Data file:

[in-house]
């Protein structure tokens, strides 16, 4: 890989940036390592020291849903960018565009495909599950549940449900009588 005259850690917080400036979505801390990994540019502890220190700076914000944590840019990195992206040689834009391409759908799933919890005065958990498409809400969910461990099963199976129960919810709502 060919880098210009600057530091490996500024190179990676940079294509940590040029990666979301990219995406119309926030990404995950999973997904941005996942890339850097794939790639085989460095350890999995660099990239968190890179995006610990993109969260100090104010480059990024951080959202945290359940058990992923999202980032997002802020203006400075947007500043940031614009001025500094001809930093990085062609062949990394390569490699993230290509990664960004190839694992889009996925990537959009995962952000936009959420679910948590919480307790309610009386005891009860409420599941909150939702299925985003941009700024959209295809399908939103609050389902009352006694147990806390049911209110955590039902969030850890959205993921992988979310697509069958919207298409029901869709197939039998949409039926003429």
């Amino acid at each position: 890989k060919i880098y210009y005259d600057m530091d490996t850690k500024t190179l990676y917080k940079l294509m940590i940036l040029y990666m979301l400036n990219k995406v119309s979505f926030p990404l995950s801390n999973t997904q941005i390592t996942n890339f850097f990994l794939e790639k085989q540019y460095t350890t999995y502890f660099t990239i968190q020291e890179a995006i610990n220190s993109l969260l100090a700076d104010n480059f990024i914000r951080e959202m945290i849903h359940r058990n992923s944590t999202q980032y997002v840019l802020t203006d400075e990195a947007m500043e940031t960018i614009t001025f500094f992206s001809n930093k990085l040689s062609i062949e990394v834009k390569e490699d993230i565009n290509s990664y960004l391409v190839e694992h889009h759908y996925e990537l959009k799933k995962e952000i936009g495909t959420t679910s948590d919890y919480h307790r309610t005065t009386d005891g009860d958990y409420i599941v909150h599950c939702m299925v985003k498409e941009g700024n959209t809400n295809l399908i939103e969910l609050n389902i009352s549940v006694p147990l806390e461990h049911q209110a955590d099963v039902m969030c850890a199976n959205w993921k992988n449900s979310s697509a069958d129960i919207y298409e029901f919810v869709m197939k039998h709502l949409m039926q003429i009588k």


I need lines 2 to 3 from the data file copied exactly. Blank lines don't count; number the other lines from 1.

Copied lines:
């Protein structure tokens, strides 16, 4: 890989940036390592020291849903960018565009495909599950549940449900009588 005259850690917080400036979505801390990994540019502890220190700076914000944590840019990195992206040689834009391409759908799933919890005065958990498409809400969910461990099963199976129960919810709502 060919880098210009600057530091490996500024190179990676940079294509940590040029990666979301990219995406119309926030990404995950999973997904941005996942890339850097794939790639085989460095350890999995660099990239968190890179995006610990993109969260100090104010480059990024951080959202945290359940058990992923999202980032997002802020203006400075947007500043940031614009001025500094001809930093990085062609062949990394390569490699993230290509990664960004190839694992889009996925990537959009995962952000936009959420679910948590919480307790309610009386005891009860409420599941909150939702299925985003941009700024959209295809399908939103609050389902009352006694147990806390049911209110955590039902969030850890959205993921992988979310697509069958919207298409029901869709197939039998949409039926003429």
């Amino acid at each position: 890989k060919i880098y210009y005259d600057m530091d490996t850690k500024t190179l990676y917080k940079l294509m940590i940036l040029y990666m979301l400036n990219k995406v119309s979505f926030p990404l995950s801390n999973t997904q941005i390592t996942n890339f850097f990994l794939e790639k085989q540019y460095t350890t999995y502890f660099t990239i968190q020291e890179a995006i610990n220190s993109l969260l100090a700076d104010n480059f990024i914000r951080e959202m945290i849903h359940r058990n992923s944590t999202q980032y997002v840019l802020t203006d400075e990195a947007m500043e940031t960018i614009t001025f500094f992206s001809n930093k990085l040689s062609i062949e990394v834009k390569e490699d993230i565009n290509s990664y960004l391409v190839e694992h889009h759908y996925e990537l959009k799933k995962e952000i936009g495909t959420t679910s948590d919890y919480h307790r309610t005065t009386d005891g009860d958990y409420i599941v909150h599950c939702m299925v985003k498409e941009g700024n959209t809400n295809l399908i939103e969910l609050n389902i009352s549940v006694p147990l806390e461990h049911q209110a955590d099963v039902m969030c850890a199976n959205w993921k992988n449900s979310s697509a069958d129960i919207y298409e029901f919810v869709m197939k039998h709502l949409m039926q003429i009588k």